The background to the Government's rather clumsy proposals to extend the statutory customer due diligence and record-keeping requirements of the Anti-Money Laundering and Counter-Terrorist Financing (Financial Institutions) Ordinance (Cap. 615) to lawyers practising in Hong Kong is set out in previous Industry Insights (eg, "Government Consultation: A 'Solution' Looking for a Problem" and "Lawyers and DNFBPs").
The question why it is proposed to include solicitors and foreign lawyers practising in Hong Kong in a piece of legislation originally meant for financial institutions still remains to be convincingly answered; particularly, considering that in the last ten years lawyers practising in Hong Kong have had to comply with (among other things) the mandatory provisions of Practice Direction P ("AMLCTF") and its comprehensive set of guidelines.
Practice Direction P has stood the test of time and is accepted as being fit for purpose. It is also a benchmark for other professions in Hong Kong.
Readers who are lawyers practising in Hong Kong should acquaint themselves with the Amendment Bill and with the Law Society of Hong Kong's submissions.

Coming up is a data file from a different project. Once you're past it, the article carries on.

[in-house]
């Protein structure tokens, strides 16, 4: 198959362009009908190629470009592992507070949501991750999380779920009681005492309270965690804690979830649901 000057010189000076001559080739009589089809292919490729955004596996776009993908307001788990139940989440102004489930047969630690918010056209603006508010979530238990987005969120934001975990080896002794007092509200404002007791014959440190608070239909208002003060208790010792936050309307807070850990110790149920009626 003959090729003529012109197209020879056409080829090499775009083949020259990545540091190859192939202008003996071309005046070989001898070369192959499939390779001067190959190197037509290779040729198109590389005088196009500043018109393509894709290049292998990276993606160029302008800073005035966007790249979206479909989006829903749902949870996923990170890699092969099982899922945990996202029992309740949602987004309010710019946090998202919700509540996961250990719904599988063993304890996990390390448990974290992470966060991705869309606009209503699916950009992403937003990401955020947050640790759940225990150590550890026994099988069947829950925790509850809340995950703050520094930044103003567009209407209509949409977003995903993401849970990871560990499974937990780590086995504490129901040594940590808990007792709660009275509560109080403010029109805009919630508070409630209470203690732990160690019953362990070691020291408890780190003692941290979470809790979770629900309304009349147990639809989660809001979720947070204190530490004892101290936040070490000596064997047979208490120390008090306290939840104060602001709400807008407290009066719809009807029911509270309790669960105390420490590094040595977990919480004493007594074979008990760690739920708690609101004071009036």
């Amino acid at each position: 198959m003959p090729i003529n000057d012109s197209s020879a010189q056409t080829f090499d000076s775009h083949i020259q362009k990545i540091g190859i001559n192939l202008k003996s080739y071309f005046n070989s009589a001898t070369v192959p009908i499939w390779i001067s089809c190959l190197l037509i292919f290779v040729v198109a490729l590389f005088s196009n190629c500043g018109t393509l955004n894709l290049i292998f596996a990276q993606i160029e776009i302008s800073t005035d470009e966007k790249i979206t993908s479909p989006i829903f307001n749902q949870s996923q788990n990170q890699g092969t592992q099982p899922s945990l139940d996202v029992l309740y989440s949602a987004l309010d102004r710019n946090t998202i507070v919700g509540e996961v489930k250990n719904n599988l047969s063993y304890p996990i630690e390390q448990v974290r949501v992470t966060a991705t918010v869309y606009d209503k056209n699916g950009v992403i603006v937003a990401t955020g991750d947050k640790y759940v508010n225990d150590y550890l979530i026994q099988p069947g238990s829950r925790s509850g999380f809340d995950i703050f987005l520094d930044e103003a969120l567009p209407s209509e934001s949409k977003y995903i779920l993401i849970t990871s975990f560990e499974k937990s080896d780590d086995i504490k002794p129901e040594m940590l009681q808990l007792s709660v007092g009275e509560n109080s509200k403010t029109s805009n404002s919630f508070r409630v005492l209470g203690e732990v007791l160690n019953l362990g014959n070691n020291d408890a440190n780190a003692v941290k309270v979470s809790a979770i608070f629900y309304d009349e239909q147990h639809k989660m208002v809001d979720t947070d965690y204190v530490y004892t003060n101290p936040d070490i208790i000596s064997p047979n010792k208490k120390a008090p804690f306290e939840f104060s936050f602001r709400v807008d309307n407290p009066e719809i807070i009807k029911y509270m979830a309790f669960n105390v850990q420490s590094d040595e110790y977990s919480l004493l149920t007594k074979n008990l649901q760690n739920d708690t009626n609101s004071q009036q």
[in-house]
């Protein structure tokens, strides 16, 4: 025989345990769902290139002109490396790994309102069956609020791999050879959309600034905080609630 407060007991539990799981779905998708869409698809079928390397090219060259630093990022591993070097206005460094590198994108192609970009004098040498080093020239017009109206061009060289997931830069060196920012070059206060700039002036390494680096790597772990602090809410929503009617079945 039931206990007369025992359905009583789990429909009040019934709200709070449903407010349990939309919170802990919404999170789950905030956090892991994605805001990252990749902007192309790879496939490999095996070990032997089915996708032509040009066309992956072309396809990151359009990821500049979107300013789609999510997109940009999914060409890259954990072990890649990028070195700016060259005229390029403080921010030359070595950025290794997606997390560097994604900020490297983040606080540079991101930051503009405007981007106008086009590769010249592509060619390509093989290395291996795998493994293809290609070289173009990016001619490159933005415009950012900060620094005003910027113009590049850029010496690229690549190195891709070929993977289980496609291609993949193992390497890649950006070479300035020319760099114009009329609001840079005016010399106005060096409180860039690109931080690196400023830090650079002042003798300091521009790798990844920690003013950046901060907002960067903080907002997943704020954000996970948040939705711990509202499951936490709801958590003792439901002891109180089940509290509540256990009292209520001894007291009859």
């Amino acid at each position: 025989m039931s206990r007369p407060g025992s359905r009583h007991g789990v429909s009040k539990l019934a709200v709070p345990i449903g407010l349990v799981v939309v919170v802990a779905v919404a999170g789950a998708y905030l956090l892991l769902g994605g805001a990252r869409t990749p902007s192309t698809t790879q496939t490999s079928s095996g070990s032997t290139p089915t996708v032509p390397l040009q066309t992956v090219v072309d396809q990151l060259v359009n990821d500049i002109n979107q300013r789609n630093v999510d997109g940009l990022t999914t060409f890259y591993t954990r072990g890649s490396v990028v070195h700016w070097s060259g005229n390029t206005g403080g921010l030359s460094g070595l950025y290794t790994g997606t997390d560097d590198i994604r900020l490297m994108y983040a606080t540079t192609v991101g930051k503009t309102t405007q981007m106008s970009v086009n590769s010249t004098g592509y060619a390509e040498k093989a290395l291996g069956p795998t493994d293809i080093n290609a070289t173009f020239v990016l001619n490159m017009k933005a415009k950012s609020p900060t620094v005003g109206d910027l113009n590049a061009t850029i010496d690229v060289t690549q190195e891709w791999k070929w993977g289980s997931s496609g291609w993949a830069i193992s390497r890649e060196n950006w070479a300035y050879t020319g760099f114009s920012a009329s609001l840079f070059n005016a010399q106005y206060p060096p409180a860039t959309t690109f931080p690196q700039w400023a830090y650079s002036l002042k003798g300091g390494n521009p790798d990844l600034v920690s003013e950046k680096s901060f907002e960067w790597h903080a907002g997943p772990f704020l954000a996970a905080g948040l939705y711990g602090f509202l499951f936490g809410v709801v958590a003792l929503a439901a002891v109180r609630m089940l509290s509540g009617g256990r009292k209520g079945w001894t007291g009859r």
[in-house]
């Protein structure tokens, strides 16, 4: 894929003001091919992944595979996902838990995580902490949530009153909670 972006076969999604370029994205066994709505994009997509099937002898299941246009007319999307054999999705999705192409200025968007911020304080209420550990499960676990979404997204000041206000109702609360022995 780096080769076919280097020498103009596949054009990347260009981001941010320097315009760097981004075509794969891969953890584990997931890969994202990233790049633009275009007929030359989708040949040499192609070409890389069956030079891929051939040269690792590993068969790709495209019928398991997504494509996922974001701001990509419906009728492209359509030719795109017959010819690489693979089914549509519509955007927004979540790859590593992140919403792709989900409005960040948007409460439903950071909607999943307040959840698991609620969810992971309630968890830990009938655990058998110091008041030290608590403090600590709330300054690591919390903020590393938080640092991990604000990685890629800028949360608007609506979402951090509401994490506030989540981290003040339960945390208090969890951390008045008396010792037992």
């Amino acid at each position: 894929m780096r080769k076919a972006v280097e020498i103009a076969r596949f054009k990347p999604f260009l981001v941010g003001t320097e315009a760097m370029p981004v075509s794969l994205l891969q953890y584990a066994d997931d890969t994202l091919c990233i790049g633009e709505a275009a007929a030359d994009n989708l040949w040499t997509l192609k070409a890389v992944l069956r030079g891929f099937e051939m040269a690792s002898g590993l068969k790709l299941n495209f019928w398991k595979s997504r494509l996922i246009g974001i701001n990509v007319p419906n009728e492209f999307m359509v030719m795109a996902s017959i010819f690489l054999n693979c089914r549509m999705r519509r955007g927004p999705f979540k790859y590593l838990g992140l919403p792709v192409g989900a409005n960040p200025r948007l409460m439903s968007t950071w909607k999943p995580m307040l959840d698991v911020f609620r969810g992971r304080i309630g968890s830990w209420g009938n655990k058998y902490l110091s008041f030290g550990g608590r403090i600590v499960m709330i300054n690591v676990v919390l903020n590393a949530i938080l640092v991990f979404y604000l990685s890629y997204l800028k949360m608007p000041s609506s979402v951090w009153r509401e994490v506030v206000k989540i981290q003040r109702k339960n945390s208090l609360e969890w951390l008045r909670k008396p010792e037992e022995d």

Another question that looms large is why, if there has to be legislation, this is not dealt with by a simple enabling provision to the Legal Practitioners Ordinance (Cap. 159), providing that solicitors and foreign lawyers should conduct customer due diligence and keep records of relevant transactions? This way the integrity of Practice Direction P is maintained.
There is also a risk with the Government's legislative proposals that the profession's regulatory costs will escalate unreasonably and that client relationships will be adversely affected (as has unfortunately happened with some banks, thereby having a negative effect on Hong Kong's status as an international financial centre).
There is a phrase in English that should translate quite well in Chinese: "If it ain't broke, don't fix it".